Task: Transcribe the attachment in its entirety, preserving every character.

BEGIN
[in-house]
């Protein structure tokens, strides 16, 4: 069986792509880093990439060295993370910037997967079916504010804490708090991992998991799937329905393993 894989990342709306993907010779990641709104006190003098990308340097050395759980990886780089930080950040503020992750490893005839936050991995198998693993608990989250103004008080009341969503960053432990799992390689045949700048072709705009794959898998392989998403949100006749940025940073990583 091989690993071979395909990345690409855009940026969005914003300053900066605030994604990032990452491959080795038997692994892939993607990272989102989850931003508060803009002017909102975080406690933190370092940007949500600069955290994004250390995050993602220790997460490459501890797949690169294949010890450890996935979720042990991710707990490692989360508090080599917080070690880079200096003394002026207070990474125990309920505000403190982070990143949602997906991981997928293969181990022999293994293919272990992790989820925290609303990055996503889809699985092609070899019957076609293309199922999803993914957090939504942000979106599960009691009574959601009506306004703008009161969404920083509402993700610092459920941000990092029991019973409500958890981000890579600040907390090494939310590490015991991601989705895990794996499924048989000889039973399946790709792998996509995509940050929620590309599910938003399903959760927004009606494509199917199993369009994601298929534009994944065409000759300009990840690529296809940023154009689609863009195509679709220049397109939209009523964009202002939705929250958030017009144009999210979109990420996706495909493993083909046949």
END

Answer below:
[in-house]
């Protein structure tokens, strides 16, 4: 069986792509880093990439060295993370910037997967079916504010804490708090991992998991799937329905393993 894989990342709306993907010779990641709104006190003098990308340097050395759980990886780089930080950040503020992750490893005839936050991995198998693993608990989250103004008080009341969503960053432990799992390689045949700048072709705009794959898998392989998403949100006749940025940073990583 091989690993071979395909990345690409855009940026969005914003300053900066605030994604990032990452491959080795038997692994892939993607990272989102989850931003508060803009002017909102975080406690933190370092940007949500600069955290994004250390995050993602220790997460490459501890797949690169294949010890450890996935979720042990991710707990490692989360508090080599917080070690880079200096003394002026207070990474125990309920505000403190982070990143949602997906991981997928293969181990022999293994293919272990992790989820925290609303990055996503889809699985092609070899019957076609293309199922999803993914957090939504942000979106599960009691009574959601009506306004703008009161969404920083509402993700610092459920941000990092029991019973409500958890981000890579600040907390090494939310590490015991991601989705895990794996499924048989000889039973399946790709792998996509995509940050929620590309599910938003399903959760927004009606494509199917199993369009994601298929534009994944065409000759300009990840690529296809940023154009689609863009195509679709220049397109939209009523964009202002939705929250958030017009144009999210979109990420996706495909493993083909046949």